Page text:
Oceans Beyond Piracy (OBP) is releasing a series of issue papers to further classify and define each identified model of contracted maritime security. In its latest issue paper it explores the model of State Affiliated Escorts.
In order to tackle piracy off the Horn of Africa in 2008, sovereign states began offering escort services to vessels passing the Internationally Recommended Transit Corridor (IRTC) between Somalia and Yemen.
The escort service involves a state-owned warship escorting a merchant vessel or a convoy of merchant vessels through dangerous waters. The mandates of Coalition Forces including CTF-151, NATO Operation Ocean Shield, and EUNAVFOR Operation Atalanta focus on anti-piracy patrol operations, but, occasionally, they provide escorts for merchant ships delivering humanitarian aid or involved in peacekeeping operations, OBP reports.
Other states are acting independently, likes China, India, Russia, Japan, and the Republic of Korea. which also deployed vessels to protect commercial traffic in the Gulf of Aden. The cost of the convoys is borne by each navy running their own escorts and convoys.
In Nigerian waters, one of the only officially permitted Contracted Maritime Security services is a State Affiliated Escort.
The Nigerian Navy provides escort services by embarking Nigerian naval personnel aboard private patrol vessels chartered-in to service for military use or chartered to the companies seeking protection.
In general, a private company owns and operates the vessels, while the Nigerian Navy provides the crew and security personnel—who are responsible for handling weapons and providing security services. The conduct of these services is governed by a Memorandum of Understanding (MOU) signed between specific Private Maritime Security Companies and the Chief of Naval Staff of the Nigerian Navy. Currently, there are approximately 20 of these MOUs in effect.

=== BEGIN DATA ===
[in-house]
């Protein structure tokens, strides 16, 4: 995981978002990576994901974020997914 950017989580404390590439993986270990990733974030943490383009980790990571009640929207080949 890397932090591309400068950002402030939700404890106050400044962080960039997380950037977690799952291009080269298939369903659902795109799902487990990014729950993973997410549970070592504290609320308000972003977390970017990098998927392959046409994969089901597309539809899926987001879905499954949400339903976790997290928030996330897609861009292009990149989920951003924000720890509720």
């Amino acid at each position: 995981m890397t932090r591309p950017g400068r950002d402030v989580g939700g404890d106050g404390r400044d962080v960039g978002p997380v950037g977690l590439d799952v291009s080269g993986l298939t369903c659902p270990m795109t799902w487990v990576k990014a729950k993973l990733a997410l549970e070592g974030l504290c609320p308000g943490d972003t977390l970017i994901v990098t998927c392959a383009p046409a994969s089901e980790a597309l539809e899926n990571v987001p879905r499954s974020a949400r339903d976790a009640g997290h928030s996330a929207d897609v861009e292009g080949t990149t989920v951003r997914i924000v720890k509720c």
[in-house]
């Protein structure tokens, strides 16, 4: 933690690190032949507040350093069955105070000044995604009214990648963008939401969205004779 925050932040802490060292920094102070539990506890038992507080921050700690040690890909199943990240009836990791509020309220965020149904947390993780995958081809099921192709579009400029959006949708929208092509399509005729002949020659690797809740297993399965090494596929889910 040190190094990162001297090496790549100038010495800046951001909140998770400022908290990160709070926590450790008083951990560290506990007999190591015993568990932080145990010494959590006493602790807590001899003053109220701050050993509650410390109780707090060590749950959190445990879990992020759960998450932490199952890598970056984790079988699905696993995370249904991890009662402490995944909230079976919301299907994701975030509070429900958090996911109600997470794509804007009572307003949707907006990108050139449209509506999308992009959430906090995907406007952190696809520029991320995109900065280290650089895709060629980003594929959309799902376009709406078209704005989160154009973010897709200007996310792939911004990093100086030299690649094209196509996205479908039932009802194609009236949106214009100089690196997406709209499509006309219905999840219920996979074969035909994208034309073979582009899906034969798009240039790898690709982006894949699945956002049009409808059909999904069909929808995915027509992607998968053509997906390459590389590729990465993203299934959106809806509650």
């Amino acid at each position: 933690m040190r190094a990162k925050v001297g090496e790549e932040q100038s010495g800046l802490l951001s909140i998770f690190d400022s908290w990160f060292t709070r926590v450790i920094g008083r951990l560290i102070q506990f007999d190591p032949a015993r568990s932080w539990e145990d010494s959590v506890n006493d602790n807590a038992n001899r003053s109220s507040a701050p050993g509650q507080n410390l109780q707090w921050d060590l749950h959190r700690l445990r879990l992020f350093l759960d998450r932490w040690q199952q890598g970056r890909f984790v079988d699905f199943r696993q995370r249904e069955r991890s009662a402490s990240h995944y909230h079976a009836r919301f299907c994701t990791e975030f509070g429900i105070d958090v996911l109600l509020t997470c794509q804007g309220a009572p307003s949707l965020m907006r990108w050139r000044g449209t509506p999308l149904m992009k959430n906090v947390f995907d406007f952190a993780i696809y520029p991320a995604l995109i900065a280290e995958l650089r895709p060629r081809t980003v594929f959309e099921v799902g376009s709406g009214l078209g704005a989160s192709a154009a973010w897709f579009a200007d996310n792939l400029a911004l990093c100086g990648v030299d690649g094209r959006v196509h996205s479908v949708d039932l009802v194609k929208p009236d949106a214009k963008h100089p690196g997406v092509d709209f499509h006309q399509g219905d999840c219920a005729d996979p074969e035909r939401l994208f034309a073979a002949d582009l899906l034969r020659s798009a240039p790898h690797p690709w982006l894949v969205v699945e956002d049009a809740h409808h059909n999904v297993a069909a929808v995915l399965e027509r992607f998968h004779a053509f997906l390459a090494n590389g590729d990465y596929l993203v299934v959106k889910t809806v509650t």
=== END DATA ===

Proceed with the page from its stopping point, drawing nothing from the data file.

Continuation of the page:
These public-private models of escort services in Nigeria are protect oil and gas assets, commercial vessel traffic moving to and from oil and gas infrastructure, commercial vessels moving into and out of ports, and in special zones like Secure Anchorage Areas.
Additionally, the waters off Ghana, Togo, Benin, and Nigeria also include a number of secure zones where vessels can safely anchor to wait for a berth or conduct ship to ship transfer (STS) operations. In Benin and Togo, coastal state navies are responsible for patrolling the secure zones, and in Ghana the Ports and Harbor Authority is responsible for providing protection.
As far as Asia is concerned, there is evidence that State Affiliated Escorts have been used in the continent from the early 2000’s when incidents of piracy and armed robbery were more often in the Malacca Strait.
In fact, during 2004, the Royal Malaysian Navy indicated it was willing to provide escort services to vessels under threat while transiting Malaysian territorial waters, with the government bearing the brunt of the costs.
Concluding the report, OBP notes: “The other models remain significantly cheaper than contracting a State Affiliated Escort— regardless of whether it is a nation state or private enterprise footing the bill. As a result, the high cost of contracted escort services has limited their usage in practical terms and will likely do so into the future as ship operators continue to seek security solutions which strike the balance between optimal protection and cost effectiveness.”
For further information about the use of State Affiliated Escort, click in the following PDF